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“There is more treasure in books than in all the pirate's loot on Treasure Island.”
Summary: Rick (a raccoon) and Rack (a deer) are good friends. When Rack wants to go fishing, he has to convince Rick that it will be fun. Rack isn't convinced. Then, the two friends go on a hike ... which isn't much fun either until they find some mysterious tracks on the ground. A shark? a rhino? a fire-breathing dragon? That didn't go well either. So then they try paddling a canoe. Things are bound to get better, right? This is an easy reader with three short, humorous stories for kids learning to read.
Type of Reading: family reading, anytime reading, read aloud book, learning to read
Recommended Age: read together: 3 to 6; read yourself: 6 to 9
Interest Level: 3 to 7
Reading Level: 1.3
Age of Child: Read with boys ages 4 and 6
Young Reader Reaction: My 4-year old LOVED this book. Because of the comic-strip style, there were lots of squares with action in each square, and he loved to just look closely and investigate the content of the pictures. It was a very VISUAL book, so I think it was easy for him to "read" the story using the pictures. He would sit down on his own and just flip through the pages.
I did not expect my children to like it was much as they did. They absolutely devoured it. I would highly recommend trying this book format as a change-up for other children's books, just to expose the kids to a different style of media. If you have a reluctant reader, this might also be a great attempt at finding a medium that your child responds to.
Adult Reader Reaction: These are cute (if not predictable) stories. It uses a comic book/graphic novel format and simple words. There are lots of wordless frames that not only help move the story along and create context, but give readers of varying ages a chance to create a story all their own. I also like that it is in a landscape format ... a nice change for an easy reader.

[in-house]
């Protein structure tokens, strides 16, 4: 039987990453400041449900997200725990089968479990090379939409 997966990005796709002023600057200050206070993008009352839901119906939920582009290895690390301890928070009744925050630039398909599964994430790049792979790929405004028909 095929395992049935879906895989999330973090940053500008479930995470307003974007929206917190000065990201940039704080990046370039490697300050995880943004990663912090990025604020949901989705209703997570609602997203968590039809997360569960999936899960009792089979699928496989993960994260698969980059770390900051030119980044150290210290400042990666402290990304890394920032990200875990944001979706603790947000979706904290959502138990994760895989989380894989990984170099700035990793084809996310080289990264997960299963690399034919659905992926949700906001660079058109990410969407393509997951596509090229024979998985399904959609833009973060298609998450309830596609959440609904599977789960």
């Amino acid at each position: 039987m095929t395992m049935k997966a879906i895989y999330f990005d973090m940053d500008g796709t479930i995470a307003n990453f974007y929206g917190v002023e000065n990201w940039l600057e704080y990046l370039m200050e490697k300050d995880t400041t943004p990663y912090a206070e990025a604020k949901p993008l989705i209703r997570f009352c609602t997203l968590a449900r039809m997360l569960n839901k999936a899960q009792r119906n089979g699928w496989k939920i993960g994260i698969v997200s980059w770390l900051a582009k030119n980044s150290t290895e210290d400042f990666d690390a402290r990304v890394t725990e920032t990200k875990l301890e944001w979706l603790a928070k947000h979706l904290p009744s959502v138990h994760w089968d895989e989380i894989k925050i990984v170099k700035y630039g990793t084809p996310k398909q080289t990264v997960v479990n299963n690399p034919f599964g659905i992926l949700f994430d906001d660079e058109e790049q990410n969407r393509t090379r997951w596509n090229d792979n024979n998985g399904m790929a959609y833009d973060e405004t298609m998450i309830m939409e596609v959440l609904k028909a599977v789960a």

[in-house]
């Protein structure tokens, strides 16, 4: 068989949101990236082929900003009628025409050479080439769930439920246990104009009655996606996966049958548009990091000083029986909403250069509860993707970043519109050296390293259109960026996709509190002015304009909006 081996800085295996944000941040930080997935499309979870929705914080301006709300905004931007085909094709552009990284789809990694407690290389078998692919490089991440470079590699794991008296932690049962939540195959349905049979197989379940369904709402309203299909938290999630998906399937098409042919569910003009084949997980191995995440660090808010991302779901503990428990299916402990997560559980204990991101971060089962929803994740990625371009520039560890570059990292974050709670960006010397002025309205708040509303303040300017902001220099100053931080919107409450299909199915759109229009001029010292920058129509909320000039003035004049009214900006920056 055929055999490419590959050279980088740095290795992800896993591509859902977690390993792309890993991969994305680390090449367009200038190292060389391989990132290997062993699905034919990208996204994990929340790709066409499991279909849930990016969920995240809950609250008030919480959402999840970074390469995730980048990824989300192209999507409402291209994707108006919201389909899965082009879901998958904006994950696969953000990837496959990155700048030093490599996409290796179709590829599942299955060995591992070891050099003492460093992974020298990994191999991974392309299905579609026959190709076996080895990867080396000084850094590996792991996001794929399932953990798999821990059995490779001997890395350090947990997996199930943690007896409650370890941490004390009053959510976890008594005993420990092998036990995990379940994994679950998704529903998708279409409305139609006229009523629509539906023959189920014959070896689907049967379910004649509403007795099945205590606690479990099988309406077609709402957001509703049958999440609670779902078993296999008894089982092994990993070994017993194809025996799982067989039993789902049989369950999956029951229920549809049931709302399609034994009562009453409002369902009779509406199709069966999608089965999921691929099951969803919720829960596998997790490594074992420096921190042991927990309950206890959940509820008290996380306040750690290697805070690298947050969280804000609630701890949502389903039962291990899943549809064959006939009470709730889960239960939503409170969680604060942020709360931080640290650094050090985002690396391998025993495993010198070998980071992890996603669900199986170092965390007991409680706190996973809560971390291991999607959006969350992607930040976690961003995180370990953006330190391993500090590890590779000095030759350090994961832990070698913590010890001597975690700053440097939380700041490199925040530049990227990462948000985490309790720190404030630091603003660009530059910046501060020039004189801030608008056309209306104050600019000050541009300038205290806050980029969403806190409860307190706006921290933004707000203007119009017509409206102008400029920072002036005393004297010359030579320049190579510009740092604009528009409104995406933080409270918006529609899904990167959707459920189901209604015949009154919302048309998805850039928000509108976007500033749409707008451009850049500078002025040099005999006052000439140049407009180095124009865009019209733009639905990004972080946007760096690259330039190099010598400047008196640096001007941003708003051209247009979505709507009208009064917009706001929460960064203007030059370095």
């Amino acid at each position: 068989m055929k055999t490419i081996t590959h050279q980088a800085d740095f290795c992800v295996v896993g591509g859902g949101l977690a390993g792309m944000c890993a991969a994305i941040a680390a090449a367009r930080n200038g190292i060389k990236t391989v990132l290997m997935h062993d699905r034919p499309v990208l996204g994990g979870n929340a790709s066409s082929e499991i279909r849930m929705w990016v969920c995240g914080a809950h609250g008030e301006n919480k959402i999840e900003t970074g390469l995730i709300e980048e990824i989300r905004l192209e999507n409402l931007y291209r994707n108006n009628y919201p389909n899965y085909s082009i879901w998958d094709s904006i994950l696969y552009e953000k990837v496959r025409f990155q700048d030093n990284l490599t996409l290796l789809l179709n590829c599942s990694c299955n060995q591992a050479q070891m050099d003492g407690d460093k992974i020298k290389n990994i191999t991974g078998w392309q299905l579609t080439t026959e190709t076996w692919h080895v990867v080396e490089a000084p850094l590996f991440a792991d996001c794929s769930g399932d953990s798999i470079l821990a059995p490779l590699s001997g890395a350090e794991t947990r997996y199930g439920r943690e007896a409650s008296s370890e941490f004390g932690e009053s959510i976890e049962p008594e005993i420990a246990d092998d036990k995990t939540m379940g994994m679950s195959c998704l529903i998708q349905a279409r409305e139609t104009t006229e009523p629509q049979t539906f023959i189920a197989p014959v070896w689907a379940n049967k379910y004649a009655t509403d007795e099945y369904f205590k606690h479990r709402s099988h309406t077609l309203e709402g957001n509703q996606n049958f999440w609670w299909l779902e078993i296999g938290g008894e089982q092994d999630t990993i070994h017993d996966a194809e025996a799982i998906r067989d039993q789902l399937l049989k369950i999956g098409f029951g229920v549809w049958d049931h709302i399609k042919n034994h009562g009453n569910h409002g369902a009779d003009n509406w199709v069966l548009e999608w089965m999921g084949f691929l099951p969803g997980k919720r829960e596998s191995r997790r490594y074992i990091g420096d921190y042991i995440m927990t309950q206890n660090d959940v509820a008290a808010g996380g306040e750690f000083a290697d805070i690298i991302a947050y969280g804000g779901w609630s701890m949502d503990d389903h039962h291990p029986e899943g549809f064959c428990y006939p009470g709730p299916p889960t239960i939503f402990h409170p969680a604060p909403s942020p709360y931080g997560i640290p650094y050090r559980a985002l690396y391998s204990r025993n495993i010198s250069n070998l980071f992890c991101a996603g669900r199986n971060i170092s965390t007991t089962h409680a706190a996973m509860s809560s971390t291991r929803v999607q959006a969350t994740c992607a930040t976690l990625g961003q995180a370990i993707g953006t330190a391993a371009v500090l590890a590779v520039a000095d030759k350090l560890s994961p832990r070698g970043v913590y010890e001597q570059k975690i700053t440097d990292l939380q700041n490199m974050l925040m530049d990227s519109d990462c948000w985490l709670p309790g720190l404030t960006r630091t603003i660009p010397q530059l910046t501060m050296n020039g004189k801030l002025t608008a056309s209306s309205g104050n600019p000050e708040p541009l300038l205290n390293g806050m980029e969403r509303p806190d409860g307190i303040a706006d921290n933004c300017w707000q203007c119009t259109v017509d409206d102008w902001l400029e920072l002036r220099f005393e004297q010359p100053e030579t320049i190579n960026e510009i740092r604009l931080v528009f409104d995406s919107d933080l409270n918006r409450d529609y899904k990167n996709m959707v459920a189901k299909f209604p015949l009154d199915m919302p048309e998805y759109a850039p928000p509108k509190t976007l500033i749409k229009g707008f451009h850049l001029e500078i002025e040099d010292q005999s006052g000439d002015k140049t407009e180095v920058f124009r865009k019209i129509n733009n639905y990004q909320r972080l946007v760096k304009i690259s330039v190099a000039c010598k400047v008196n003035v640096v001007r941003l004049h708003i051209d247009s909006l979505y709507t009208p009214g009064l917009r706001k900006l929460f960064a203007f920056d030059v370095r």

Second parent reviewer: I liked the book. I loved that my son loved to look through it and that the two characters were friends. The humor was refreshing for my own sake, particularly for an adult who reads a LOT of children's books. I also appreciated that the humor had a bit of irony, exposing my children to a bit of sophistication in the presentation of humor. The two characters play off each other well. Rick is a cheery, positive figure, excited to try new things, while Rack is a grumpy pessimist, who thinks things are BORING. It works in the end, because Rack convinces Rick to try the fun and Rack changes his mind and starts to enjoy himself.
Pros: Kids will laugh at the antics of these two friends and their attempts to do something fun together.
Cons: None. Note that Barnes and Noble characterizes this as a book for ages 12 and up. Preteens would be bored with this and there is no high-low interest.
Second parent: The word "BORING" (a personal pet peeve).
Borrow or Buy: Borrow or buy. I can go either way on this one. If I have a toddler or kids of mixed ages, I would consider buying this because the wordless content would give them an opportunity to "read." The size also lets them handle a book that fits comfortably on their lap. Second parent reviewer: This is a great book. If you have a reluctant reader who might respond well to this format, BUY it so they can read and re-read and re-read the book. Otherwise, this is a great library find!
Educational Themes: Despite the light text, Rick and Rack have distinct personality traits (Rick likes to jus tlay around, Rack likes to do stuff). This creates opportunities to talk about friendship, doing things together, respect, etc.
Notes: This publisher sent a copy of this book as part of the 2010 Children's and Young Adult Bloggers Literary Award (Cybils) process. This review is not intended to represent the opinions of the Cybils. The book will be donated to a reader in need.